After about 420 false starts and counting — see what we did there? — recreational marijuana, which New Jersey residents overwhelmingly voted for back in November, is still stuck in legislative limbo. It will get through the process, eventually, but in the meantime, bong hits and bowl rips will just have to (legally) wait.
And even when the process is finished and marijuana shops dot the landscape, there will still be hurdles that will have to be overcome. After all, marijuana legalization is a tricky business, especially considering it’s still very much illegal under federal law. Legalization in New Jersey, as a result, will put certain industries on the hot seat, especially ones that have to deal with federal regulations.
Enter Atlantic City casinos, and the simple question: Will marijuana make it to the casino floor? Will people be able to smoke a joint while they play blackjack? Will there be retail outlets for weed inside the hotels?
For answers to these questions, we turned to three “Ls” — a lawyer, a lobbyist, and a (former) legislator — for their take on marijuana legalization and what it means for AC.
Feds say no
“You still have the issue that it’s still illegal under federal law, that has not changed yet,” said Adam Berger, a partner in the gaming industry group at the Cherry Hill-based law firm of Duane Morris. “So when you’re talking about a regulated industry, you have to consider your license holders, whether they’re complying with all laws in all respects, which includes federal laws which might in some cases contradict the laws of your home state.”
In short: People who enjoy marijuana will probably want to leave their stash in their hotel rooms.
“I think that’s going to be the call,” Berger said.
Former state Sen. Ray Lesniak, who initiated and led the push to bring legalized sports betting to New Jersey, which ended up with the Supreme Court’s PASPA ruling, agrees with Berger.
“Weed? I do not see that happening,” Lesniak said.
And while he agrees the federal government’s stance on marijuana is going to be the big driving force behind keeping it out of the casino, Lesniak also believes marijuana is not going to be the magic elixir that helps bring people back to the casinos. In fact, he’ll be surprised if smoking cigarettes — currently banned on the casino floor due to COVID — makes its way back.
“I don’t have statistics to prove what I feel in terms of the number, but it’s not just about the numbers,” Lesniak said. “Atlantic City found out way too late that its future cannot just be about money made on the floor of a casino. And now, it’s moving toward a more diverse economy, and that includes a healthy atmosphere for patrons. Reputation-wise, it won’t be beneficial for the future of Atlantic City casinos overall if we allow … certainly not marijuana smoking, but if we allow cigarette smoking as well. I really don’t think that’s coming back.”
Not now, maybe later
Bill Pascrell III is a lobbyist with the Princeton Public Affairs Group, and he has had plenty of experience in both the gaming and marijuana legalization efforts in the state. And even he thinks marijuana in Atlantic City casinos will be a non-starter, at least at first.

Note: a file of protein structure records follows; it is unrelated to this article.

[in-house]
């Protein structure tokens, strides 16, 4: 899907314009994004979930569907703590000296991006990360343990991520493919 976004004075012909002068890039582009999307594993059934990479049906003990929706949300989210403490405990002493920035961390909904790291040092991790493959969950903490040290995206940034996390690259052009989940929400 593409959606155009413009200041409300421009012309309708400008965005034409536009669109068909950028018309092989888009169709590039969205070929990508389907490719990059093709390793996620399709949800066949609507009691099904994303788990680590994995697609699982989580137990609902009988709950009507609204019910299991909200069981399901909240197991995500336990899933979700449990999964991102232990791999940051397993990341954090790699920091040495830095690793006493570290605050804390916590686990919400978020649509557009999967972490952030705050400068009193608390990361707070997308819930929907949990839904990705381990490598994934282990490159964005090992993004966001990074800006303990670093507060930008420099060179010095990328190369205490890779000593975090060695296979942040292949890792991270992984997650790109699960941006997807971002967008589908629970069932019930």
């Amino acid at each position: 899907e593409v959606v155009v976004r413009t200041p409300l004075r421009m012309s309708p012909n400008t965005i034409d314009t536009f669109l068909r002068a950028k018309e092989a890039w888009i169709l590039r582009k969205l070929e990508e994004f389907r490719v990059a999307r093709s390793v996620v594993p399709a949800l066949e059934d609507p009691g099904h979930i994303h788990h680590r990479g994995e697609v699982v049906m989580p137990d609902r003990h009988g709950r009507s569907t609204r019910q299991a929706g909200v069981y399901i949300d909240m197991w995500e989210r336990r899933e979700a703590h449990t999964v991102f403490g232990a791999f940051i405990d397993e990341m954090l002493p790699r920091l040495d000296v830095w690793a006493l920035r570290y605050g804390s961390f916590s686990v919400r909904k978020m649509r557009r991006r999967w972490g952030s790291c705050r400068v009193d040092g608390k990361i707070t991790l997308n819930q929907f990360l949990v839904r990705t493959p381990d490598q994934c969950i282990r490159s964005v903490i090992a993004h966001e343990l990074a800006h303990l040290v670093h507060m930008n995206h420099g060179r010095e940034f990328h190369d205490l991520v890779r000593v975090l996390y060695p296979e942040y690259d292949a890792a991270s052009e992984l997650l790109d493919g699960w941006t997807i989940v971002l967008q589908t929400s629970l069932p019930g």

“At this point in time, in the early stages of adult use, I think it is unlikely that we would have retail opportunities in casinos for cannabis,” Pascrell said. “But I do think there are opportunities to create areas within Atlantic City for dedicated cultivation and retail centers that would benefit the casino industry and also benefit the city of Atlantic City.”
This is a sentiment echoed by Berger.
“The interesting thing here is this contradiction in some ways between the regulated casino industry in Atlantic City, which is really geared in a lot of ways to helping the Atlantic City market, and then you have the marijuana market which is also designed in some ways to benefit your more economically deprived areas,” he said. “And so if you really want to help Atlantic City, it would make sense to allow marijuana to be a free-for-all, but because of the necessary federal regulations, it might not work.”
But Pascrell thinks there is going to be a happy medium between the casino industry and the marijuana industry, with helping Atlantic City regain some of its luster as the common denominator.
“I don’t see cannabis being retailed on property in the near future, but Vegas is a good example, where there are retail outlets near casinos, but not in them,” Pascrell said. “I don’t see that idea changing in the relative near future in Atlantic City, but in two or three years from now, once we get it off the ground and running, there may be opportunities for that.”
Booze and weed
Another looming issue: the casinos’ ability to suss out if players are zonked out.
“It is an overlying issue,” Berger said. “Same issue the casinos have with alcohol. They have to be very careful when people are abusing alcohol on their property, because it could lead to problem gambling, and having the casino be viewed as essentially taking advantage of their players.”
Pascrell sees the same issue.
“Yes, the casinos will have to keep in mind the concerns that are always in place for a licensed casino operator with regard to alcohol, let alone cannabis,” he said.
But Pascrell does see a bright future for the intersection of legalized gambling and legalized marijuana. More bud than shake, in other words.
“Atlantic City does deserve a good boost in the arm,” he said. “It is a hospitality mecca, one of the most recognized hospitality meccas on the East Coast, and every consideration should be made to create opportunities for cannabis and adult use.”